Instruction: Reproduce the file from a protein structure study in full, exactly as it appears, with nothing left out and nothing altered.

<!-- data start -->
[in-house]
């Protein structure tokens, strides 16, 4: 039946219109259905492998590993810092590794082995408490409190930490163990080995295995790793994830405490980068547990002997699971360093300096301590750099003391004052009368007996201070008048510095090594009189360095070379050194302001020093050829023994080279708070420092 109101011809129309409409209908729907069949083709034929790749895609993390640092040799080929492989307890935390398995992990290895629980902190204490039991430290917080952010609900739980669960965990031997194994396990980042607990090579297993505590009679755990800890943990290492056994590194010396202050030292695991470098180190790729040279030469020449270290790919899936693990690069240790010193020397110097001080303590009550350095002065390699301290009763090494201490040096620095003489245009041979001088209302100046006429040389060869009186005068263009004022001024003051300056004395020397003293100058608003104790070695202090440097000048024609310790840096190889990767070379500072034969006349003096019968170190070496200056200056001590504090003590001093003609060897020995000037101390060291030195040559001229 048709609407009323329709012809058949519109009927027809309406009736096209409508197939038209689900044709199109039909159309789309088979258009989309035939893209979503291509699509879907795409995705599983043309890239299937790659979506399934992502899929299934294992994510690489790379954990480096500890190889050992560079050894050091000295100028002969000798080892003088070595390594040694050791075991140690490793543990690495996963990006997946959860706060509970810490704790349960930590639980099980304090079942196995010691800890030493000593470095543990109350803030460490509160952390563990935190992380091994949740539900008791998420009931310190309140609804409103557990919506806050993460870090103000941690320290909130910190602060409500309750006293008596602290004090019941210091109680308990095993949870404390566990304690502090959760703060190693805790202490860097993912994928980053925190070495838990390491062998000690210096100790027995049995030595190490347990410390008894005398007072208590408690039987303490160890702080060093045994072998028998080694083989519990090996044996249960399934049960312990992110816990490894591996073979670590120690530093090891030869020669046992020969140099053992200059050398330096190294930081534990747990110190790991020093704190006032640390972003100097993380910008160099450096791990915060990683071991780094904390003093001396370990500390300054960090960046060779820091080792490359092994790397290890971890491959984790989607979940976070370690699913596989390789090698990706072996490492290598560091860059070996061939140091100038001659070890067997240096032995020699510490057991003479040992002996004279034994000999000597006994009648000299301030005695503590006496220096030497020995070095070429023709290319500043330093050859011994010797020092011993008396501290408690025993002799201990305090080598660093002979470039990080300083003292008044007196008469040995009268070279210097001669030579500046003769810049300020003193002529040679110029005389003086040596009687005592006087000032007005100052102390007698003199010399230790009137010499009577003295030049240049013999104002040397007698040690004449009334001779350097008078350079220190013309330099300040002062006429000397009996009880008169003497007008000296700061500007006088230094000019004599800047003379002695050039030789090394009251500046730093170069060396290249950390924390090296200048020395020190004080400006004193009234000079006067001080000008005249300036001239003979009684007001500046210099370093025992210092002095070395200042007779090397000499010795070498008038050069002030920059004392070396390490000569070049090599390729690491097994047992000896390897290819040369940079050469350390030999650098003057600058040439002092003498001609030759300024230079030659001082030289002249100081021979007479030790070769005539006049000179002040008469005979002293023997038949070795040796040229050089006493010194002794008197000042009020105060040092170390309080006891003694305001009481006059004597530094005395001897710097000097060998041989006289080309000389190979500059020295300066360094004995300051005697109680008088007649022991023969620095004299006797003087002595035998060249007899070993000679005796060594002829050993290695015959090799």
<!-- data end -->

[in-house]
């Protein structure tokens, strides 16, 4: 039946219109259905492998590993810092590794082995408490409190930490163990080995295995790793994830405490980068547990002997699971360093300096301590750099003391004052009368007996201070008048510095090594009189360095070379050194302001020093050829023994080279708070420092 109101011809129309409409209908729907069949083709034929790749895609993390640092040799080929492989307890935390398995992990290895629980902190204490039991430290917080952010609900739980669960965990031997194994396990980042607990090579297993505590009679755990800890943990290492056994590194010396202050030292695991470098180190790729040279030469020449270290790919899936693990690069240790010193020397110097001080303590009550350095002065390699301290009763090494201490040096620095003489245009041979001088209302100046006429040389060869009186005068263009004022001024003051300056004395020397003293100058608003104790070695202090440097000048024609310790840096190889990767070379500072034969006349003096019968170190070496200056200056001590504090003590001093003609060897020995000037101390060291030195040559001229 048709609407009323329709012809058949519109009927027809309406009736096209409508197939038209689900044709199109039909159309789309088979258009989309035939893209979503291509699509879907795409995705599983043309890239299937790659979506399934992502899929299934294992994510690489790379954990480096500890190889050992560079050894050091000295100028002969000798080892003088070595390594040694050791075991140690490793543990690495996963990006997946959860706060509970810490704790349960930590639980099980304090079942196995010691800890030493000593470095543990109350803030460490509160952390563990935190992380091994949740539900008791998420009931310190309140609804409103557990919506806050993460870090103000941690320290909130910190602060409500309750006293008596602290004090019941210091109680308990095993949870404390566990304690502090959760703060190693805790202490860097993912994928980053925190070495838990390491062998000690210096100790027995049995030595190490347990410390008894005398007072208590408690039987303490160890702080060093045994072998028998080694083989519990090996044996249960399934049960312990992110816990490894591996073979670590120690530093090891030869020669046992020969140099053992200059050398330096190294930081534990747990110190790991020093704190006032640390972003100097993380910008160099450096791990915060990683071991780094904390003093001396370990500390300054960090960046060779820091080792490359092994790397290890971890491959984790989607979940976070370690699913596989390789090698990706072996490492290598560091860059070996061939140091100038001659070890067997240096032995020699510490057991003479040992002996004279034994000999000597006994009648000299301030005695503590006496220096030497020995070095070429023709290319500043330093050859011994010797020092011993008396501290408690025993002799201990305090080598660093002979470039990080300083003292008044007196008469040995009268070279210097001669030579500046003769810049300020003193002529040679110029005389003086040596009687005592006087000032007005100052102390007698003199010399230790009137010499009577003295030049240049013999104002040397007698040690004449009334001779350097008078350079220190013309330099300040002062006429000397009996009880008169003497007008000296700061500007006088230094000019004599800047003379002695050039030789090394009251500046730093170069060396290249950390924390090296200048020395020190004080400006004193009234000079006067001080000008005249300036001239003979009684007001500046210099370093025992210092002095070395200042007779090397000499010795070498008038050069002030920059004392070396390490000569070049090599390729690491097994047992000896390897290819040369940079050469350390030999650098003057600058040439002092003498001609030759300024230079030659001082030289002249100081021979007479030790070769005539006049000179002040008469005979002293023997038949070795040796040229050089006493010194002794008197000042009020105060040092170390309080006891003694305001009481006059004597530094005395001897710097000097060998041989006289080309000389190979500059020295300066360094004995300051005697109680008088007649022991023969620095004299006797003087002595035998060249007899070993000679005796060594002829050993290695015959090799």